Antidepressants could be used as preventive for those with high risk of developing depression
Antidepressants are well established for use in the treatment of depression, but new research by Keele University has shown that they can potentially prevent the condition in people who are at high risk of developing depressive illness.
The study, led by Professor Saeed Farooq, found that using antidepressants as a pre-emptive measure could help to prevent depression in patients considered to be at high risk of developing the condition, for example following stroke or heart attack.
This is the first study to examine the effects of all available medicine-based interventions in preventing depression, with Professor Farooq and his colleagues looking at the results of a number of previous studies in this field to assess how effective these treatments are.
The 28 studies they analyzed considered a number of possible medical interventions for patients at high risk of developing depression, including antidepressants, hormone replacement therapies, and selenium, a mineral that has been linked to depression. The majority of the studies examined the effect of antidepressants in preventing depression associated with a stroke, Hepatitis C, or other physical conditions.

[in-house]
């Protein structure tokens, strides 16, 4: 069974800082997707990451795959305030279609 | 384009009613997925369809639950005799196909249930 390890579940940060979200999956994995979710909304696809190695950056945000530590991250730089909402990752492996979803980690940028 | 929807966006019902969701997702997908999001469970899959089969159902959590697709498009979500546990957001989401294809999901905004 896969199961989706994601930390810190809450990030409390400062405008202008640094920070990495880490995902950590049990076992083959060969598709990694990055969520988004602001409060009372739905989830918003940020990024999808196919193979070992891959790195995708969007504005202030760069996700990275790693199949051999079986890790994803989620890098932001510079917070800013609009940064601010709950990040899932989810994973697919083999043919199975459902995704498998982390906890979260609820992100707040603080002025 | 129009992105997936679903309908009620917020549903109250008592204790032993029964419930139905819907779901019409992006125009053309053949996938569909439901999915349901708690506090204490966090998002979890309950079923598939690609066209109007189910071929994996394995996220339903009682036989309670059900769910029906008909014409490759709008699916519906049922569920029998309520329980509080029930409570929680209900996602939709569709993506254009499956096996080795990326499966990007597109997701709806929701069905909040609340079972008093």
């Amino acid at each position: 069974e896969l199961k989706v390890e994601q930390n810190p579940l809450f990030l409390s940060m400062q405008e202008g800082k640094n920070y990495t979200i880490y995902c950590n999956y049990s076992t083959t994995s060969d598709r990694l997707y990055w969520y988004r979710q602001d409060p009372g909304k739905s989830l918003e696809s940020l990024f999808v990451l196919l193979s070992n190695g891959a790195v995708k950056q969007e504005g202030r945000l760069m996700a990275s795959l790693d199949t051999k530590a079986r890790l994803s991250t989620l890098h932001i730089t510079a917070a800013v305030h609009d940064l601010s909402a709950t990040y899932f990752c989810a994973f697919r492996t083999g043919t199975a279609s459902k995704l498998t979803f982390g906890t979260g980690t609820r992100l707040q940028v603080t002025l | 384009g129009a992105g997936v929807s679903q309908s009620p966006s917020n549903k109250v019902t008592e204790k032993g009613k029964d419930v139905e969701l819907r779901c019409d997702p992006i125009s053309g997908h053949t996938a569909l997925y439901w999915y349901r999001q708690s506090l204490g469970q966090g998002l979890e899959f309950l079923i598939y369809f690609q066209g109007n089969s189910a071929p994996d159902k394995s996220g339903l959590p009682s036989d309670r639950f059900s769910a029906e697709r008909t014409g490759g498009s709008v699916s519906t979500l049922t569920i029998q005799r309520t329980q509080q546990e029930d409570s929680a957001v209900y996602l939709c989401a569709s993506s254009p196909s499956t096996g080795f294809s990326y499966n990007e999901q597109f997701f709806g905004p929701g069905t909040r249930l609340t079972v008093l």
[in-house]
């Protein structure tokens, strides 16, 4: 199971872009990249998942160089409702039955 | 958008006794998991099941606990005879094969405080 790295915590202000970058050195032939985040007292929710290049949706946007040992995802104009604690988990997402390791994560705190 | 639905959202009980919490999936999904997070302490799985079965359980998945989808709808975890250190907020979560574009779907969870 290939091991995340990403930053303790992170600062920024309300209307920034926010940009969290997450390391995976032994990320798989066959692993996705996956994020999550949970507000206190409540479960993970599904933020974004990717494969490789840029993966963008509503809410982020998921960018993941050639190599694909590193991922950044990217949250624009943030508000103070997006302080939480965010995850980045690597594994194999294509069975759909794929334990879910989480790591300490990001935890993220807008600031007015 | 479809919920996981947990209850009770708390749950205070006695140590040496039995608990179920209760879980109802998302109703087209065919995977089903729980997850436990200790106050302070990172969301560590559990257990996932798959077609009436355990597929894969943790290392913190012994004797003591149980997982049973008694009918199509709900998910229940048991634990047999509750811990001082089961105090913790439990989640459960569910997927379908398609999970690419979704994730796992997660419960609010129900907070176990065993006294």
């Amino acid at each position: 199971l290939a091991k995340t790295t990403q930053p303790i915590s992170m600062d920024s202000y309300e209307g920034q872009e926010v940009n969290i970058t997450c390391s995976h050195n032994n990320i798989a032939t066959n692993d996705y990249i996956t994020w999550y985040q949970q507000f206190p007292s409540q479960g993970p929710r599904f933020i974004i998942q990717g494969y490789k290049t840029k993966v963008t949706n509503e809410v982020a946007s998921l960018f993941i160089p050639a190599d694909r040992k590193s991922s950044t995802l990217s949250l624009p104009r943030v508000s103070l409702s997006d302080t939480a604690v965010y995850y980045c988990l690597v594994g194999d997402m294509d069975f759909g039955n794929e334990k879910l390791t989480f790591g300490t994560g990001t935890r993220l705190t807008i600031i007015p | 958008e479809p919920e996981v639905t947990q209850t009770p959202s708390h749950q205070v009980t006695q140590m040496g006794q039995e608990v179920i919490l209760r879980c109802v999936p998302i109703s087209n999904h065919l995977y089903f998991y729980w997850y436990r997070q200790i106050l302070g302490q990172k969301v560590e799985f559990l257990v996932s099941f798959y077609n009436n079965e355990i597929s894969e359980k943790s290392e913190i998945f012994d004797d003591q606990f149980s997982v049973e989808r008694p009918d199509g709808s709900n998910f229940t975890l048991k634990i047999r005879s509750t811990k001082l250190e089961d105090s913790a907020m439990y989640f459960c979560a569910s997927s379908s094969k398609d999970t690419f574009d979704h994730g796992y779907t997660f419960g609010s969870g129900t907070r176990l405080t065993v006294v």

The analysis found that antidepressants were significantly more effective at preventing depression in these patients, compared to those who were given placebos.
While the researchers have said the results are promising, Professor Farooq said that further studies are needed using proper research designs. Most studies the researchers examined had relatively short follow-up periods, which is crucial as observation over a longer period of time is needed to establish the effectiveness of preventative treatments.
Professor Farooq added that this approach is not yet ready for use in routine clinical practice but needs to be tested in larger, well designed studies. He stressed that funding agencies such as Medical Research Council UK need to prioritize research using pharmacological agents in preventing rather than treating depression.
Professor Farooq said: "Our study represents a major public health advance for preventing depression and we are not aware of any research that has shown such a significant effect of antidepressants in preventing depression. If the findings are confirmed in future studies this will help to prevent a colossal burden of disease caused by depressive illness worldwide."'